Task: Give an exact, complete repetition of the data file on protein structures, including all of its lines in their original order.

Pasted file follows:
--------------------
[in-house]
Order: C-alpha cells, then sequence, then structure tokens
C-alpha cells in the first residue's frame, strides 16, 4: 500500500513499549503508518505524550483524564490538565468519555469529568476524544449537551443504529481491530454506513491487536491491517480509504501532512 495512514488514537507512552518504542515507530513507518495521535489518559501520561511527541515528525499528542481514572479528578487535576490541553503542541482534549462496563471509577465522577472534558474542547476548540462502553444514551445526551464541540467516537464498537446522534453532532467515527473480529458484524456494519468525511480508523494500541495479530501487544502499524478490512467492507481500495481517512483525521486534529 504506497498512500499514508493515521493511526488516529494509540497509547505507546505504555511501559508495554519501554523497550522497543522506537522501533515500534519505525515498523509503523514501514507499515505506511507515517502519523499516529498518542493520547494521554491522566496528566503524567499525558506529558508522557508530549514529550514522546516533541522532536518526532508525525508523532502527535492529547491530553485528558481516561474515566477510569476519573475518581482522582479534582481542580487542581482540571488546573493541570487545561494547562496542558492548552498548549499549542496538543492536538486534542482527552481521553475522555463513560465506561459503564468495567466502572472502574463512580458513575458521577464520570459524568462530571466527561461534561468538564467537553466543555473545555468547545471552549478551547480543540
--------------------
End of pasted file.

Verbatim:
[in-house]
Order: C-alpha cells, then sequence, then structure tokens
C-alpha cells in the first residue's frame, strides 16, 4: 500500500513499549503508518505524550483524564490538565468519555469529568476524544449537551443504529481491530454506513491487536491491517480509504501532512 495512514488514537507512552518504542515507530513507518495521535489518559501520561511527541515528525499528542481514572479528578487535576490541553503542541482534549462496563471509577465522577472534558474542547476548540462502553444514551445526551464541540467516537464498537446522534453532532467515527473480529458484524456494519468525511480508523494500541495479530501487544502499524478490512467492507481500495481517512483525521486534529 504506497498512500499514508493515521493511526488516529494509540497509547505507546505504555511501559508495554519501554523497550522497543522506537522501533515500534519505525515498523509503523514501514507499515505506511507515517502519523499516529498518542493520547494521554491522566496528566503524567499525558506529558508522557508530549514529550514522546516533541522532536518526532508525525508523532502527535492529547491530553485528558481516561474515566477510569476519573475518581482522582479534582481542580487542581482540571488546573493541570487545561494547562496542558492548552498548549499549542496538543492536538486534542482527552481521553475522555463513560465506561459503564468495567466502572472502574463512580458513575458521577464520570459524568462530571466527561461534561468538564467537553466543555473545555468547545471552549478551547480543540